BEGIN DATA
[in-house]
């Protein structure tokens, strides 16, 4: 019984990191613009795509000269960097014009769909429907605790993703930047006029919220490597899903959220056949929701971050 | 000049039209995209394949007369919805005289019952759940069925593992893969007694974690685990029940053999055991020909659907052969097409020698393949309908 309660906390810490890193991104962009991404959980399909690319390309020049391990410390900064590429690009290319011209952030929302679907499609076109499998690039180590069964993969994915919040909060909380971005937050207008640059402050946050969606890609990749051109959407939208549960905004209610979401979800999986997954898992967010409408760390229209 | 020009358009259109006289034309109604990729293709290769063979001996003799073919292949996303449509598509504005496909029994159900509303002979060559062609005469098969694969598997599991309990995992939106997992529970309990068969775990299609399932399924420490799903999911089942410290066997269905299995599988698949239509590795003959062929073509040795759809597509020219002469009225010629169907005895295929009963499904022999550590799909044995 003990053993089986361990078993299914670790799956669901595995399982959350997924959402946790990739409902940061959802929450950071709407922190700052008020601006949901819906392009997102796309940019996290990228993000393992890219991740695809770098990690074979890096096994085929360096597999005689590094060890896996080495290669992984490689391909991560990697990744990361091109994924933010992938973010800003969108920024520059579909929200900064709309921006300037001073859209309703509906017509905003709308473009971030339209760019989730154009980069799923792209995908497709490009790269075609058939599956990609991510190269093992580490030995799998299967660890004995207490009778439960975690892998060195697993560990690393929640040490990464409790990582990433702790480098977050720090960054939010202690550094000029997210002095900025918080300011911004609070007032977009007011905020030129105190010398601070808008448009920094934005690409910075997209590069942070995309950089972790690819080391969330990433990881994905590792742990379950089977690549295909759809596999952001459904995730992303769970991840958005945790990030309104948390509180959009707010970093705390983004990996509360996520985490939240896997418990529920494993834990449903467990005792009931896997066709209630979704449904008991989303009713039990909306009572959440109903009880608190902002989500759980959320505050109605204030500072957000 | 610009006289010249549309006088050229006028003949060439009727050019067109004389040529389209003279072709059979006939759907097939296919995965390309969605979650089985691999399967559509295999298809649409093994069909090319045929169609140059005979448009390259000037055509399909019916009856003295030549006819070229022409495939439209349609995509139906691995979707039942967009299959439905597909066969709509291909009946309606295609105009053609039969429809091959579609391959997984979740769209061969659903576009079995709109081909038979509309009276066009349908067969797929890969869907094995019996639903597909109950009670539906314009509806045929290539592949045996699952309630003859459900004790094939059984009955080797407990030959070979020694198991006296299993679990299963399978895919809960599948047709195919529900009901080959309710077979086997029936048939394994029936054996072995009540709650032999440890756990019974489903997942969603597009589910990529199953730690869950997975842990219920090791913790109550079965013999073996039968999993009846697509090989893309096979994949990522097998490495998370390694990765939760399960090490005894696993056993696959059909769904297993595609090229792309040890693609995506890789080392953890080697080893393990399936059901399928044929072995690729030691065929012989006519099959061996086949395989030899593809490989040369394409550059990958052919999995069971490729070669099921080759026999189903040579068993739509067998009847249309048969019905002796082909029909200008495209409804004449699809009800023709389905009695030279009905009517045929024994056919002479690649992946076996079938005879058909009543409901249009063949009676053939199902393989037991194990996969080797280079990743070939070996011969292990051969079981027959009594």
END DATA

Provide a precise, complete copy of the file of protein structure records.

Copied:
[in-house]
């Protein structure tokens, strides 16, 4: 019984990191613009795509000269960097014009769909429907605790993703930047006029919220490597899903959220056949929701971050 | 000049039209995209394949007369919805005289019952759940069925593992893969007694974690685990029940053999055991020909659907052969097409020698393949309908 309660906390810490890193991104962009991404959980399909690319390309020049391990410390900064590429690009290319011209952030929302679907499609076109499998690039180590069964993969994915919040909060909380971005937050207008640059402050946050969606890609990749051109959407939208549960905004209610979401979800999986997954898992967010409408760390229209 | 020009358009259109006289034309109604990729293709290769063979001996003799073919292949996303449509598509504005496909029994159900509303002979060559062609005469098969694969598997599991309990995992939106997992529970309990068969775990299609399932399924420490799903999911089942410290066997269905299995599988698949239509590795003959062929073509040795759809597509020219002469009225010629169907005895295929009963499904022999550590799909044995 003990053993089986361990078993299914670790799956669901595995399982959350997924959402946790990739409902940061959802929450950071709407922190700052008020601006949901819906392009997102796309940019996290990228993000393992890219991740695809770098990690074979890096096994085929360096597999005689590094060890896996080495290669992984490689391909991560990697990744990361091109994924933010992938973010800003969108920024520059579909929200900064709309921006300037001073859209309703509906017509905003709308473009971030339209760019989730154009980069799923792209995908497709490009790269075609058939599956990609991510190269093992580490030995799998299967660890004995207490009778439960975690892998060195697993560990690393929640040490990464409790990582990433702790480098977050720090960054939010202690550094000029997210002095900025918080300011911004609070007032977009007011905020030129105190010398601070808008448009920094934005690409910075997209590069942070995309950089972790690819080391969330990433990881994905590792742990379950089977690549295909759809596999952001459904995730992303769970991840958005945790990030309104948390509180959009707010970093705390983004990996509360996520985490939240896997418990529920494993834990449903467990005792009931896997066709209630979704449904008991989303009713039990909306009572959440109903009880608190902002989500759980959320505050109605204030500072957000 | 610009006289010249549309006088050229006028003949060439009727050019067109004389040529389209003279072709059979006939759907097939296919995965390309969605979650089985691999399967559509295999298809649409093994069909090319045929169609140059005979448009390259000037055509399909019916009856003295030549006819070229022409495939439209349609995509139906691995979707039942967009299959439905597909066969709509291909009946309606295609105009053609039969429809091959579609391959997984979740769209061969659903576009079995709109081909038979509309009276066009349908067969797929890969869907094995019996639903597909109950009670539906314009509806045929290539592949045996699952309630003859459900004790094939059984009955080797407990030959070979020694198991006296299993679990299963399978895919809960599948047709195919529900009901080959309710077979086997029936048939394994029936054996072995009540709650032999440890756990019974489903997942969603597009589910990529199953730690869950997975842990219920090791913790109550079965013999073996039968999993009846697509090989893309096979994949990522097998490495998370390694990765939760399960090490005894696993056993696959059909769904297993595609090229792309040890693609995506890789080392953890080697080893393990399936059901399928044929072995690729030691065929012989006519099959061996086949395989030899593809490989040369394409550059990958052919999995069971490729070669099921080759026999189903040579068993739509067998009847249309048969019905002796082909029909200008495209409804004449699809009800023709389905009695030279009905009517045929024994056919002479690649992946076996079938005879058909009543409901249009063949009676053939199902393989037991194990996969080797280079990743070939070996011969292990051969079981027959009594």